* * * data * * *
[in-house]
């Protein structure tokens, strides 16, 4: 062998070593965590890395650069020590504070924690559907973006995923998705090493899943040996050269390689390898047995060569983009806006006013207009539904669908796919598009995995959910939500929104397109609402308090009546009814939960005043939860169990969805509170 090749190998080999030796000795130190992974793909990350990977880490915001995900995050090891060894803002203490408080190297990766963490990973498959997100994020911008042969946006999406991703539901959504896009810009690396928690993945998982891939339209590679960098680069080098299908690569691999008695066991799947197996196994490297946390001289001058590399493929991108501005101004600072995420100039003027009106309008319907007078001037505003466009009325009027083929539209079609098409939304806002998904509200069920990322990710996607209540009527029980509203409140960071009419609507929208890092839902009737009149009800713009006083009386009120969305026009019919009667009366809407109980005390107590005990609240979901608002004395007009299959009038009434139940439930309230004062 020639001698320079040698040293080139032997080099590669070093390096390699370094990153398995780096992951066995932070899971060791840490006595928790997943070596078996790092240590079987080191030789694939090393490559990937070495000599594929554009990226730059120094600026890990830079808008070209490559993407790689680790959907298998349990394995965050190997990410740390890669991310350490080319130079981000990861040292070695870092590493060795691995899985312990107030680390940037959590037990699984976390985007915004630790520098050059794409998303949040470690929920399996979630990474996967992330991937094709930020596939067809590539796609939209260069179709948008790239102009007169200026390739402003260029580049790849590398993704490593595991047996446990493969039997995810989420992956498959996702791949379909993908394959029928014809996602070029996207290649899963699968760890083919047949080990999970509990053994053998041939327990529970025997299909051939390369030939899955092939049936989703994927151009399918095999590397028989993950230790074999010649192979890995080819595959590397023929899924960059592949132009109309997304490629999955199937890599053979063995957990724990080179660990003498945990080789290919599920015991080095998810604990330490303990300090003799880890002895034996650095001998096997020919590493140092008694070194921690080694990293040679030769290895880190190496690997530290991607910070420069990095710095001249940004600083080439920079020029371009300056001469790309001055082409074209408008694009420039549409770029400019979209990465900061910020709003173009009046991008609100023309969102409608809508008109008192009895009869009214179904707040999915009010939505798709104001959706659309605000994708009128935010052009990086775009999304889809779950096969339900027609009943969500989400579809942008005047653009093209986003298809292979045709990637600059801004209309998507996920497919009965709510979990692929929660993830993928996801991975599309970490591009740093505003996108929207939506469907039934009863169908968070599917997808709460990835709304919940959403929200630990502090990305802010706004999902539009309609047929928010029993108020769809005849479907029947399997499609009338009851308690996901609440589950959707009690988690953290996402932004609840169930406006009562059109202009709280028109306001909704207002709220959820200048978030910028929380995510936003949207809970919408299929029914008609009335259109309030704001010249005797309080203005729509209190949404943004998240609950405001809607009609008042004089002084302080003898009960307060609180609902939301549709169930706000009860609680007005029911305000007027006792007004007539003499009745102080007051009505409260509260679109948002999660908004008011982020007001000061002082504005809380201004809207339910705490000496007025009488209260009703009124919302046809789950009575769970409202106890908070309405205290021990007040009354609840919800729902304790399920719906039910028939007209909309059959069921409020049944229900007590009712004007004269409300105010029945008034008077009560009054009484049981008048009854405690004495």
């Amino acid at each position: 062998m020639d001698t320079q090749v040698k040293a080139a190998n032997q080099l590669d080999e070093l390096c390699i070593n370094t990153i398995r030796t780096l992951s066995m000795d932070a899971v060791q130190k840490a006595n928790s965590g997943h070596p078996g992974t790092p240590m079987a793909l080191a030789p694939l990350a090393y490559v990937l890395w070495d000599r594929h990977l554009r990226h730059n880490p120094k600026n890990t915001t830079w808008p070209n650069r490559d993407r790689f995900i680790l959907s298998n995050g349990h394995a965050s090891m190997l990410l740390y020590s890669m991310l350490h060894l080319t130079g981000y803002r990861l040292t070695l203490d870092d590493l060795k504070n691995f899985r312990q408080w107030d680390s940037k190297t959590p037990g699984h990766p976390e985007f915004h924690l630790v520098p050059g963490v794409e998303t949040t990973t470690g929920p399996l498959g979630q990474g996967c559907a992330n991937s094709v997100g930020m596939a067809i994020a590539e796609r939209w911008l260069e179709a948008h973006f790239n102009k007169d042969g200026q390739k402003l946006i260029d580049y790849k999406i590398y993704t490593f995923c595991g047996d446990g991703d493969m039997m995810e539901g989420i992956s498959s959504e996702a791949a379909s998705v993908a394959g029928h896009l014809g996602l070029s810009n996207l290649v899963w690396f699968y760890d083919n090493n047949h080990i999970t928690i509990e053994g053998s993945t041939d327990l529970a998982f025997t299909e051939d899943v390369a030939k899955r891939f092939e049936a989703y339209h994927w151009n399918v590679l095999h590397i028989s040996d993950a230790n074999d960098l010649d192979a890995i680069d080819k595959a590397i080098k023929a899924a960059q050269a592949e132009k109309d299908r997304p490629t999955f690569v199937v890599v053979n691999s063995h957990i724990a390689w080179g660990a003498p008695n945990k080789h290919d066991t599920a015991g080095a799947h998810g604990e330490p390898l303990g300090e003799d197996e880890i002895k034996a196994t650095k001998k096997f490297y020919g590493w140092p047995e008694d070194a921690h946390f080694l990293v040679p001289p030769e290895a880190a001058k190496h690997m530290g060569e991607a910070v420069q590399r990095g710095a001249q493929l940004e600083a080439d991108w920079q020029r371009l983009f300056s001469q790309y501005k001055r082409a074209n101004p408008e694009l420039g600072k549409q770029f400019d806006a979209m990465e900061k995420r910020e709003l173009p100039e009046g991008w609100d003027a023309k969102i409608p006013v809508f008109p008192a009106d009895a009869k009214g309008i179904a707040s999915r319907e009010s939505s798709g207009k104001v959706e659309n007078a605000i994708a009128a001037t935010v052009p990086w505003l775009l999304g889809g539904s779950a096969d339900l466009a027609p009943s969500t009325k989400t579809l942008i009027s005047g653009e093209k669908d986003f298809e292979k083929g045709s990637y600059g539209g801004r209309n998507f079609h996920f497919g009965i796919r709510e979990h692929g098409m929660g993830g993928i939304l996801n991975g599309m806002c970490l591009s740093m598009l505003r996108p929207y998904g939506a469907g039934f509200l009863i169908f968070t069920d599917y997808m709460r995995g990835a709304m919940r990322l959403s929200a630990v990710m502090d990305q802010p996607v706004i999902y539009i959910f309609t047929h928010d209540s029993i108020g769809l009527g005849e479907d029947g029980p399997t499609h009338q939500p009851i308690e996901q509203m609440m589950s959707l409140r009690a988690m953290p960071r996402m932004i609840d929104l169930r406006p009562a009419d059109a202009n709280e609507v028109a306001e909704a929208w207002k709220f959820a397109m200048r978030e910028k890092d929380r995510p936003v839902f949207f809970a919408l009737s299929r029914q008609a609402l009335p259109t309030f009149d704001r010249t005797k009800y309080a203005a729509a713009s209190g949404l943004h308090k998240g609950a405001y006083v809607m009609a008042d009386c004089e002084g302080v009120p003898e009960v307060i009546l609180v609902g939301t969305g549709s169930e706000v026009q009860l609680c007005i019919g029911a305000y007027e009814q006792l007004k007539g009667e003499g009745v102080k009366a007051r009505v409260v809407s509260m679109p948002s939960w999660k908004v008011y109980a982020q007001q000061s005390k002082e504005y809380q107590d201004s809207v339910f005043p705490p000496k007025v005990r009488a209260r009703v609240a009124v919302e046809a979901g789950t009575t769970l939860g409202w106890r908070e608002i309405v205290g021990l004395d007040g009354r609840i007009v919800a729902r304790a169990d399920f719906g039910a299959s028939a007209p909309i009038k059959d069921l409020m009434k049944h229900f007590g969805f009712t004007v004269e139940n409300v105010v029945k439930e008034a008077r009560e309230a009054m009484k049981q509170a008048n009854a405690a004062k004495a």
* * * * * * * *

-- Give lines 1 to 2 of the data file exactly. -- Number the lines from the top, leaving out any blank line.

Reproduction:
[in-house]
């Protein structure tokens, strides 16, 4: 062998070593965590890395650069020590504070924690559907973006995923998705090493899943040996050269390689390898047995060569983009806006006013207009539904669908796919598009995995959910939500929104397109609402308090009546009814939960005043939860169990969805509170 090749190998080999030796000795130190992974793909990350990977880490915001995900995050090891060894803002203490408080190297990766963490990973498959997100994020911008042969946006999406991703539901959504896009810009690396928690993945998982891939339209590679960098680069080098299908690569691999008695066991799947197996196994490297946390001289001058590399493929991108501005101004600072995420100039003027009106309008319907007078001037505003466009009325009027083929539209079609098409939304806002998904509200069920990322990710996607209540009527029980509203409140960071009419609507929208890092839902009737009149009800713009006083009386009120969305026009019919009667009366809407109980005390107590005990609240979901608002004395007009299959009038009434139940439930309230004062 020639001698320079040698040293080139032997080099590669070093390096390699370094990153398995780096992951066995932070899971060791840490006595928790997943070596078996790092240590079987080191030789694939090393490559990937070495000599594929554009990226730059120094600026890990830079808008070209490559993407790689680790959907298998349990394995965050190997990410740390890669991310350490080319130079981000990861040292070695870092590493060795691995899985312990107030680390940037959590037990699984976390985007915004630790520098050059794409998303949040470690929920399996979630990474996967992330991937094709930020596939067809590539796609939209260069179709948008790239102009007169200026390739402003260029580049790849590398993704490593595991047996446990493969039997995810989420992956498959996702791949379909993908394959029928014809996602070029996207290649899963699968760890083919047949080990999970509990053994053998041939327990529970025997299909051939390369030939899955092939049936989703994927151009399918095999590397028989993950230790074999010649192979890995080819595959590397023929899924960059592949132009109309997304490629999955199937890599053979063995957990724990080179660990003498945990080789290919599920015991080095998810604990330490303990300090003799880890002895034996650095001998096997020919590493140092008694070194921690080694990293040679030769290895880190190496690997530290991607910070420069990095710095001249940004600083080439920079020029371009300056001469790309001055082409074209408008694009420039549409770029400019979209990465900061910020709003173009009046991008609100023309969102409608809508008109008192009895009869009214179904707040999915009010939505798709104001959706659309605000994708009128935010052009990086775009999304889809779950096969339900027609009943969500989400579809942008005047653009093209986003298809292979045709990637600059801004209309998507996920497919009965709510979990692929929660993830993928996801991975599309970490591009740093505003996108929207939506469907039934009863169908968070599917997808709460990835709304919940959403929200630990502090990305802010706004999902539009309609047929928010029993108020769809005849479907029947399997499609009338009851308690996901609440589950959707009690988690953290996402932004609840169930406006009562059109202009709280028109306001909704207002709220959820200048978030910028929380995510936003949207809970919408299929029914008609009335259109309030704001010249005797309080203005729509209190949404943004998240609950405001809607009609008042004089002084302080003898009960307060609180609902939301549709169930706000009860609680007005029911305000007027006792007004007539003499009745102080007051009505409260509260679109948002999660908004008011982020007001000061002082504005809380201004809207339910705490000496007025009488209260009703009124919302046809789950009575769970409202106890908070309405205290021990007040009354609840919800729902304790399920719906039910028939007209909309059959069921409020049944229900007590009712004007004269409300105010029945008034008077009560009054009484049981008048009854405690004495």